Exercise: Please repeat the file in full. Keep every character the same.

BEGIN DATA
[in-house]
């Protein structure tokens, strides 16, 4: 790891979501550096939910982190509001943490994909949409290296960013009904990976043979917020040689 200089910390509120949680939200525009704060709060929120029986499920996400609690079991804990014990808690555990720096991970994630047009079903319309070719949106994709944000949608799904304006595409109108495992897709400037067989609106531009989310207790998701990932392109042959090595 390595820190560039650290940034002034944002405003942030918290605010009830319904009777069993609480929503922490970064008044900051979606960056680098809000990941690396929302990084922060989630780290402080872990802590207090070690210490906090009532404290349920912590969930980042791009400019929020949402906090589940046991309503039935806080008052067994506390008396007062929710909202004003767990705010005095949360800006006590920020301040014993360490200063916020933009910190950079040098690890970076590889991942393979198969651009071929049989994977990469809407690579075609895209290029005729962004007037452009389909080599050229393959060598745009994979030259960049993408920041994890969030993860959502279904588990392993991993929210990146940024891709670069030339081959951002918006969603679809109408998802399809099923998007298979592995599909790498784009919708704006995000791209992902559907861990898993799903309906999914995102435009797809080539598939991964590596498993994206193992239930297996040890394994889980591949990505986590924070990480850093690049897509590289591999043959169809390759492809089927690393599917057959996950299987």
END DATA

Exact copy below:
[in-house]
């Protein structure tokens, strides 16, 4: 790891979501550096939910982190509001943490994909949409290296960013009904990976043979917020040689 200089910390509120949680939200525009704060709060929120029986499920996400609690079991804990014990808690555990720096991970994630047009079903319309070719949106994709944000949608799904304006595409109108495992897709400037067989609106531009989310207790998701990932392109042959090595 390595820190560039650290940034002034944002405003942030918290605010009830319904009777069993609480929503922490970064008044900051979606960056680098809000990941690396929302990084922060989630780290402080872990802590207090070690210490906090009532404290349920912590969930980042791009400019929020949402906090589940046991309503039935806080008052067994506390008396007062929710909202004003767990705010005095949360800006006590920020301040014993360490200063916020933009910190950079040098690890970076590889991942393979198969651009071929049989994977990469809407690579075609895209290029005729962004007037452009389909080599050229393959060598745009994979030259960049993408920041994890969030993860959502279904588990392993991993929210990146940024891709670069030339081959951002918006969603679809109408998802399809099923998007298979592995599909790498784009919708704006995000791209992902559907861990898993799903309906999914995102435009797809080539598939991964590596498993994206193992239930297996040890394994889980591949990505986590924070990480850093690049897509590289591999043959169809390759492809089927690393599917057959996950299987």